If there were any lingering suspicions that this is a marriage of convenience, the choreography yesterday was intended comprehensively to dispel them. The parties have agreed ways to allow for the differences that they know will surface between them. But they’ll want to avoid this if possible, so there will be more emphasis on leadership by consensus.

And the two leaders implicitly draw upon another aspect in which comparisons with Obama seem relevant: the generational shift which may embed the shift in style. Modern leadership displays a relaxed ease – tolerant and inclusive. Both Cameron and Clegg were keen to show a break with the more sectional politics of the baby boomers. And there was a palpable sense that – of a similar age (and background) – they could do business with each other.

The break with the past was most pressing for Cameron. As a journalist, I attended Conservative Party conferences where the attendees aged in their fifties and sixties would have represented the youngest end of the membership. As Jonathan Freedland observed, the new Prime Minister regarded a partnership with the Liberal Democrats as anything but a necessary evil:

Since taking over in 2005, the Tory leader has tried to recast his party as one with which liberal Britons could feel comfortable – modern, tolerant, environmentally aware. That has been an uphill struggle, as the failure to ‘seal the deal’ in last week’s election confirms. Yet at a stroke, Cameron has rammed his point home. How, runs the logic, could anyone dispute the liberal credentials of the new prime minister now?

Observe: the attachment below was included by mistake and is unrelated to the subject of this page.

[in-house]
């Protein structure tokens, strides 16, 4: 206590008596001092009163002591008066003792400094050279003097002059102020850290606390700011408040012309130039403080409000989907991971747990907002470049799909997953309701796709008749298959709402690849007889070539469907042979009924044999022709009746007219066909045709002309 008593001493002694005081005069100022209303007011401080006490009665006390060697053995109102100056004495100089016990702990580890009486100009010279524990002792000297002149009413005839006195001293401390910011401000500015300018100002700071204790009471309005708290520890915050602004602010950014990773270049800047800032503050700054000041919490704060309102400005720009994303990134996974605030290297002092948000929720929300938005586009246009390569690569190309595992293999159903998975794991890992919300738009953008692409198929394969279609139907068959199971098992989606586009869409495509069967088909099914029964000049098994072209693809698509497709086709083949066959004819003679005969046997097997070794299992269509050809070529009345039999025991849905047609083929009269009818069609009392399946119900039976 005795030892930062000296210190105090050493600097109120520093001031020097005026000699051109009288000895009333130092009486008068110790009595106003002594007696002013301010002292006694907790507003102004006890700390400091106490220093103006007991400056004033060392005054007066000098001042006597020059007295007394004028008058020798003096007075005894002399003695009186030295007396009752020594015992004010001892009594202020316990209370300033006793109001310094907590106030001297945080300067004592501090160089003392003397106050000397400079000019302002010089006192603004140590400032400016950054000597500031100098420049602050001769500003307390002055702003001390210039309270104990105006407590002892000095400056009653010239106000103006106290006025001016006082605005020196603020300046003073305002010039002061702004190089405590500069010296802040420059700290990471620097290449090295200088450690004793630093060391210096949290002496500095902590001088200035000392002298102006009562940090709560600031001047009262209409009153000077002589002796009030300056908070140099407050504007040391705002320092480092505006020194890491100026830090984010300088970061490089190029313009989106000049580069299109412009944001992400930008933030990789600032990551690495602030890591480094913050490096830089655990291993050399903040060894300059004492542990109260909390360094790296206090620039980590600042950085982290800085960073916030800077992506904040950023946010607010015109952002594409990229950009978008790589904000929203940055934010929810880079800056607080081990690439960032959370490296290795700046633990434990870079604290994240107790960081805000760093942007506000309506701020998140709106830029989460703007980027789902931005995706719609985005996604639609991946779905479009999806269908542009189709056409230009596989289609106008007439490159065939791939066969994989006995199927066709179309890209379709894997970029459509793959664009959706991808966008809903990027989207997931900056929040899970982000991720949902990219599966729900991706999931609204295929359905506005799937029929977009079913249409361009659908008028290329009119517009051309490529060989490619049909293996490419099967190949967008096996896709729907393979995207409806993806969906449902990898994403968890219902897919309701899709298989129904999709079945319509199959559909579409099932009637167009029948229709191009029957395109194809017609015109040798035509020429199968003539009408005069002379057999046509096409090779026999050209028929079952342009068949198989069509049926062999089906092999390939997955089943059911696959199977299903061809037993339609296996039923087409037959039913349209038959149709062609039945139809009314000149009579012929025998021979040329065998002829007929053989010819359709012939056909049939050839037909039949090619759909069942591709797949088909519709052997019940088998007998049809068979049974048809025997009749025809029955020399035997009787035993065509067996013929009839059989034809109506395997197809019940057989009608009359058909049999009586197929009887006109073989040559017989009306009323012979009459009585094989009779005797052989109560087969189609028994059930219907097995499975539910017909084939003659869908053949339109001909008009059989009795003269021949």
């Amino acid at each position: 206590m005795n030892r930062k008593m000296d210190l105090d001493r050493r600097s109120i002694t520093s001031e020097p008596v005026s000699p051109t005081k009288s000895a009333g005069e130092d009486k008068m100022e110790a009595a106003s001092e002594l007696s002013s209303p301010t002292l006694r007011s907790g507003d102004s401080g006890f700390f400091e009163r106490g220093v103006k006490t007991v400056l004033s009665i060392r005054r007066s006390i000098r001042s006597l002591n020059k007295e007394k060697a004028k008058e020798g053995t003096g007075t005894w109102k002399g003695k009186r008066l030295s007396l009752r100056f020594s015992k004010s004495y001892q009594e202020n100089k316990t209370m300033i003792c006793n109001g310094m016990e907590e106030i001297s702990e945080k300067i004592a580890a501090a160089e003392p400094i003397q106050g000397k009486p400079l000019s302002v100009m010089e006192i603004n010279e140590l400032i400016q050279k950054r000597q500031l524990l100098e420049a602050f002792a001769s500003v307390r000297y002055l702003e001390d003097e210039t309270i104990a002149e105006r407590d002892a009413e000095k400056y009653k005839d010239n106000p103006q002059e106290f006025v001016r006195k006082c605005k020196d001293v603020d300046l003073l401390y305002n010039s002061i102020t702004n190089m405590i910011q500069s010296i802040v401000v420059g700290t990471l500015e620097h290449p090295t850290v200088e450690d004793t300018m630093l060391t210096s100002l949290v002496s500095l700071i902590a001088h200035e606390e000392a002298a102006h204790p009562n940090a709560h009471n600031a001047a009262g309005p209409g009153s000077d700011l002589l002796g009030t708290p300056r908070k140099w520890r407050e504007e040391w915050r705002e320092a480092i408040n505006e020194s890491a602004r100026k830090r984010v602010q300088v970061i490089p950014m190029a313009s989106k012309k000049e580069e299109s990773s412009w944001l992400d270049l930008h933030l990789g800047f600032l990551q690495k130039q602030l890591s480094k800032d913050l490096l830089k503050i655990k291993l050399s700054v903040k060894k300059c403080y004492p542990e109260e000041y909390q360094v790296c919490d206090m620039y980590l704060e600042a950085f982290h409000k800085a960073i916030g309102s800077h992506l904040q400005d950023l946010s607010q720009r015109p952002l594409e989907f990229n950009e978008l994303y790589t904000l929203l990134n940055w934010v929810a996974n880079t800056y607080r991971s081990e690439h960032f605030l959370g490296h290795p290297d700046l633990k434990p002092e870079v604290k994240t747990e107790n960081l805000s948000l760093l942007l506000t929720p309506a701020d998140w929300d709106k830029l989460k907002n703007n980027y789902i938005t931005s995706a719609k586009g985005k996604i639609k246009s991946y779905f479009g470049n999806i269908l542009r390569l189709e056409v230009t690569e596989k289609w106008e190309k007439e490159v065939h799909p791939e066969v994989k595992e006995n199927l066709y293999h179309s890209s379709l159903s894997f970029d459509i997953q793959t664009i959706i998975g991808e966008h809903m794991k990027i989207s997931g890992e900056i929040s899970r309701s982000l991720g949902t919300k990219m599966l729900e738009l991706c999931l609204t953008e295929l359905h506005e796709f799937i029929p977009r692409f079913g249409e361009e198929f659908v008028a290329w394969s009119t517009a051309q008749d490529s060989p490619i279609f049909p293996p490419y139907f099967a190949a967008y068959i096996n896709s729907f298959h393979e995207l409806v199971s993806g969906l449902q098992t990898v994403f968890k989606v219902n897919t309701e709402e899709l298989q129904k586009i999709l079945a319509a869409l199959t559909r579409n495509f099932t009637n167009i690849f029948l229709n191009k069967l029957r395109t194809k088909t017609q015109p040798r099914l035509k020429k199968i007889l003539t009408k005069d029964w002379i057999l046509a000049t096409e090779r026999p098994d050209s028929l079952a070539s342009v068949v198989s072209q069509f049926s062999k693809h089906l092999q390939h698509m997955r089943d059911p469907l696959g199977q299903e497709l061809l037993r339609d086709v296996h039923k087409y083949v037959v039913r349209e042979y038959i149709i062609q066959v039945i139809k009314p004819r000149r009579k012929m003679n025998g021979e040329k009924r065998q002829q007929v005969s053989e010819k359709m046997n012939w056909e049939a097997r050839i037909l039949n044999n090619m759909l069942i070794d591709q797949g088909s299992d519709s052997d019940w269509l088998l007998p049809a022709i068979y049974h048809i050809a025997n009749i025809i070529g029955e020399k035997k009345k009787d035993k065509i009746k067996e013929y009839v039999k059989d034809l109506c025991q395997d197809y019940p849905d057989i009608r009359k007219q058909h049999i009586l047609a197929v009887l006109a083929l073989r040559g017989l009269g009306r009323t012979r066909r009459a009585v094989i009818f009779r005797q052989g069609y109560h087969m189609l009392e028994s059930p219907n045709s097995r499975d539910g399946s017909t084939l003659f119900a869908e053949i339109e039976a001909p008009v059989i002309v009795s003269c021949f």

The management theorists Rob Goffee and Gareth Jones argue that what is valued above all else in a leader today is authenticity.  The coalition provides David Cameron a totemic opportunity to substantiate his claim to have changed his party.

But before we become too awed by the touchy-feely cosiness of the new administration, let’s take note of the subtle messages beneath the gentle body language.  Peter Collett decodes it:

“One of the litmus tests of power relations is who laughs at whom. That’s because laughter serves to elevate the status of the person who manages to elicit laughter, while it reduces the status of the person who does the laughing. During the press conference Clegg made a bold attempt to be amusing when he feigned hurt and pretended to be leaving. Cameron responded with a show of embarrassment, but he didn’t laugh. But when Cameron made an amusing remark, Clegg cracked up. On the surface it all looked very jolly, but the underlying purpose of the levity was to sort out their status positions.

“The overriding impression that everyone went away with was of two men who are at ease in each other’s company, and who could definitely work together.

“But Cameron also managed to stamp his authority throughout the day, reminding Clegg and the rest of us that he’s the man who’s very much in charge.”

It may yet end in tears.  But, in the meantime, we’ll witness an experiment in more honest and grown-up leadership that may have repercussions beyond politics.

This is the second of a pair of blog posts on the leadership lessons of the 2010 General Election.  Part 1: Gordon Brown.

Image courtesy The Prime Minister’s Office.

Nav menu